Also i can confirm that MVC++ does not show this bug. An alternative would therefore also be to use this compiler, but it seems much slower especially regarding the parallel speedup.

Regarding this bug with the intel compiler it is rather strange that not all "for-worksharing" constructs do show this behaviour. But i could not figure out why some loops are parallelized correctly whereas others do not work. If someone (from INTEL?) can trace back this bug and explain what is the cause for this false behaviour this could probably help me to solve the problem.

At the moment the only work around suitable for me seems to be to program the static "for-worksharing" by hand. With this code it seems to work but it is rather nasty looking and must be inserted various times within the code.

#pragma omp parallel
{
...
// determine the lower and upper values for the iterations for each thread
int total_nr_threads = omp_get_num_threads();
int thread_nr= omp_get_thread_num();
int chunk = (size + total_nr_threads - 1 )/total_nrthreads;
int istart = thread_nr * chunk;
int iend = ((thread_nr + 1)*chunk) < size ? ((thread_nr + 1)*chunk) : size;

// iterate just these iterations for each thread
for (int i= istart; i< iend; i++)
{
do anything....
}
....
} // end parallel

Christian
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Highlighted
Black Belt
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Intel OpenMP threads are persistent, so that it doesn't normally matter that you end a parallel region and start another. In my tests, the claim that Intel OpenMP libraries improve the performance of VC9 OpenMP have proven valid; possibly it is partly on account of this feature.
I note from the other copy you started on the C++ forum, Pat Kennedy has verified an example of the problem you report. You make it confusing by posting the same issue on multiple forums; if you change your mind about which forum is appropriate, why not remove the duplicates?
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Beginner
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tim18:
Intel OpenMP threads are persistent, so that it doesn't normally matter that you end a parallel region and start another.

I am not absolutely sure about this but I think Microsofts OpenMP threads are also persistent. But if you start the parallel regions very very often (actually my parallelized loops are within an larger outer time loop wich causes them to be executed hundreds of times) there seems to be still some parallel overhead. Some sort of activation and deactivation of the threads must always take place, probably this causes my observed overhead.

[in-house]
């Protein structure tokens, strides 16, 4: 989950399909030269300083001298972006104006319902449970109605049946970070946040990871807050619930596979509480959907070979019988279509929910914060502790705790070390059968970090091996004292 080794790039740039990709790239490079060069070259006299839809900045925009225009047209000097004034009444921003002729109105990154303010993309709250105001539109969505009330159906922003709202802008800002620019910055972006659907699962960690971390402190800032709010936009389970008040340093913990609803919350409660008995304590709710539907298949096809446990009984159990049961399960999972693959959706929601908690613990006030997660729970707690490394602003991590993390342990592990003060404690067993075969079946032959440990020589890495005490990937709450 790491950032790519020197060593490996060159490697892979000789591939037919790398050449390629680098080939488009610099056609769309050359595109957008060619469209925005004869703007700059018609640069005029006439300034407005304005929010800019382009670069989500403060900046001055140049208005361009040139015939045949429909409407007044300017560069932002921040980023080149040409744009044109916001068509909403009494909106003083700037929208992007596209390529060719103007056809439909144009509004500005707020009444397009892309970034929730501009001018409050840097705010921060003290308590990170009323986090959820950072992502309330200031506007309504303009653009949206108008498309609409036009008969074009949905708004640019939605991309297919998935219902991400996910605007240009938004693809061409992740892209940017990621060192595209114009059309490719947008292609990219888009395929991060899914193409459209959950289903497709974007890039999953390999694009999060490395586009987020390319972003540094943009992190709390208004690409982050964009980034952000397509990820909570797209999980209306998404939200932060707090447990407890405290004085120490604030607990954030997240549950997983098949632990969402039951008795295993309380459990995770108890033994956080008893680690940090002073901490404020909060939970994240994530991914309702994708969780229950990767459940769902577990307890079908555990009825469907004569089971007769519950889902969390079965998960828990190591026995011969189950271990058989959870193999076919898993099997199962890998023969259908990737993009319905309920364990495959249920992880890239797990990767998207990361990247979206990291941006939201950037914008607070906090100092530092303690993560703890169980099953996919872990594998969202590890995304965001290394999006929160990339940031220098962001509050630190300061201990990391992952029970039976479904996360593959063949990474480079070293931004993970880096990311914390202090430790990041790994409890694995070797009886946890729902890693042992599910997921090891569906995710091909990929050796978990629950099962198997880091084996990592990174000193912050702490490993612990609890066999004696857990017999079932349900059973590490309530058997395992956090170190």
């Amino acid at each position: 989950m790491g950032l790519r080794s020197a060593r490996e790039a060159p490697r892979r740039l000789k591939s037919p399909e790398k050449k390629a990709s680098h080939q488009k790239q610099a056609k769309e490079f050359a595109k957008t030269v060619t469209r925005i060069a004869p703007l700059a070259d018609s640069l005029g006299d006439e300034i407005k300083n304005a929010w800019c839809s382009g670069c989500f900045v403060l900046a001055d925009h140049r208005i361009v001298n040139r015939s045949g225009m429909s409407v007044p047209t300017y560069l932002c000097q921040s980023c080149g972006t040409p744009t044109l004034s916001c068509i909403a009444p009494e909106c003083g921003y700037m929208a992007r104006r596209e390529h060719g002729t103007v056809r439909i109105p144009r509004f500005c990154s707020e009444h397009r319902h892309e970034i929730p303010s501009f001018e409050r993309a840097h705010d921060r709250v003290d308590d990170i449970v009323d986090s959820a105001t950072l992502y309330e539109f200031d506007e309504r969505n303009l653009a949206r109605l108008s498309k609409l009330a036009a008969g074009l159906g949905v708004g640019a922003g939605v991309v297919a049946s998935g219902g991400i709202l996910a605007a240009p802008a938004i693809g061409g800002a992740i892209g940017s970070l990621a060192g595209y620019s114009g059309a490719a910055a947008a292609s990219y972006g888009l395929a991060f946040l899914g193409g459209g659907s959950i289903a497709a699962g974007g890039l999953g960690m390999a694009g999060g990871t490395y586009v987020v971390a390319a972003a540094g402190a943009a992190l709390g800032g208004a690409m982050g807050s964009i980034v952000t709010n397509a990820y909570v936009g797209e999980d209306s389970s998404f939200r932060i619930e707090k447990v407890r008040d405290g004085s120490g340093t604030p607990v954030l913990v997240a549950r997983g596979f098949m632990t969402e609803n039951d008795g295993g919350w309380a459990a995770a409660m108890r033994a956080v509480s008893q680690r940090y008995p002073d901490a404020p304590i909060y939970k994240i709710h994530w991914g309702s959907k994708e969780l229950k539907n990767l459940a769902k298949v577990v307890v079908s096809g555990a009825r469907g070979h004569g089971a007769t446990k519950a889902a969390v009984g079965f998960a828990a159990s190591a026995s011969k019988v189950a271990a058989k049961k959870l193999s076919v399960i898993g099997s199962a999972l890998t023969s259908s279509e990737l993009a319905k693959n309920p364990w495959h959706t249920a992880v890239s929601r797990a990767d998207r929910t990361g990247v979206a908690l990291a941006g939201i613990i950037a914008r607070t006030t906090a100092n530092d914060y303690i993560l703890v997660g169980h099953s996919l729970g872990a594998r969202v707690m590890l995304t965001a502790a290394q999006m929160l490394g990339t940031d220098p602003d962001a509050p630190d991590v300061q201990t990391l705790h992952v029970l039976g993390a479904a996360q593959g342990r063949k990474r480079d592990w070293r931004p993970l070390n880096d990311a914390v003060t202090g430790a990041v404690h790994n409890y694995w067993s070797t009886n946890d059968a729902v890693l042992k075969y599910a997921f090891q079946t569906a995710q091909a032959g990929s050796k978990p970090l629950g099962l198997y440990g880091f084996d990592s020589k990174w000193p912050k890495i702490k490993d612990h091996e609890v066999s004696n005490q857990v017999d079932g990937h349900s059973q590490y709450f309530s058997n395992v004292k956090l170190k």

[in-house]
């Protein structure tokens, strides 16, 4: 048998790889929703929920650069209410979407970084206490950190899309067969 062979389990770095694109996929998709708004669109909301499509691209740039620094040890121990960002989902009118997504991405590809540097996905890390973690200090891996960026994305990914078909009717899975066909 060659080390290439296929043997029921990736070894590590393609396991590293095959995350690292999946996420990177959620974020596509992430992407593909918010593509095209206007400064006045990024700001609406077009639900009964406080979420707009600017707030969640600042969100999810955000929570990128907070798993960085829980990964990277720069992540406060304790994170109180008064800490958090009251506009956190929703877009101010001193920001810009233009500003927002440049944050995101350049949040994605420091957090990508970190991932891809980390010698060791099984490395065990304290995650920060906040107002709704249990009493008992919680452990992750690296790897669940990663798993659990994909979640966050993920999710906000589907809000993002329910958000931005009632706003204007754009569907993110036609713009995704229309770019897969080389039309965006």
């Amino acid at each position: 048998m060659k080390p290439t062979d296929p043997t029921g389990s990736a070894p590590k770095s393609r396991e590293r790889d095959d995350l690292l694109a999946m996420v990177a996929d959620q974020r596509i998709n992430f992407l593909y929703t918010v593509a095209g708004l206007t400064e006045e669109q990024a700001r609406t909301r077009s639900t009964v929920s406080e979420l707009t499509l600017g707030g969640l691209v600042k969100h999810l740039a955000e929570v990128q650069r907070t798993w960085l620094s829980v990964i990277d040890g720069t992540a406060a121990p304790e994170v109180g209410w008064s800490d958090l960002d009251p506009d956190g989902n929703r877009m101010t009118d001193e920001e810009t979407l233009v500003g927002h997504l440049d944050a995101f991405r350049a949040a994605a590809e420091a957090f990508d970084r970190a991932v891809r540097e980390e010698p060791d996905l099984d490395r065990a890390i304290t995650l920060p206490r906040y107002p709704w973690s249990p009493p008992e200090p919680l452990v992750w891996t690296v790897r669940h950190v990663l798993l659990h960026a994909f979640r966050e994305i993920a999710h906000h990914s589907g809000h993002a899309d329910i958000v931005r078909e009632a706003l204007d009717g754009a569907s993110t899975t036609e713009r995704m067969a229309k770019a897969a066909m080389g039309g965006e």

I note from the other copy you started on the C++ forum, Pat Kennedy has verified an example of the problem you report. You make it confusing by posting the same issue on multiple forums; if you change your mind about which forum is appropriate, why not remove the duplicates?

First of all, I did not change my mind. I just got here a recommendation to post my problem in an intel compiler forum and obviously this was a good hint. So, thats the reason why there are now two copys of my issue existent. Truely, this thread could be deleted. But I do not have a problem with two existing posts because this enhances the possibility that someone can be found with an easy and smart work-around.

Christian
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Christian,

While I do not suggest you go to the effort of converting your application to using Intel Threading Building Blocks (TBB) you might want to lift the concept they use of that of an iterator (or set of iterators). Create something like

iterator i(size);// (i=0; i iterator i(from, to);// (i=from; i<=to; i+=direction)
iterator i(from, to, stride);
etc...

Then use as

#pragma omp parallel
{
...

// iterate portions for each thread
iterator i(size);
while(i.next())
{
do anything....
}
....
} // end parallel

You should be capable ofwriting the iterator class and member functions. Inlining of the functions/ctor/dtor would produce as efficient code as directly using the #pragma omp for (assuming it works) and give you further control depending on how well you write your iterator class. Take the time to examine the TBB iterator class to glean some ideas as well as look at the STL for how they do their iterators. You should be able to produce a nice light-weight iterator that meets your needs.

Jim Dempsey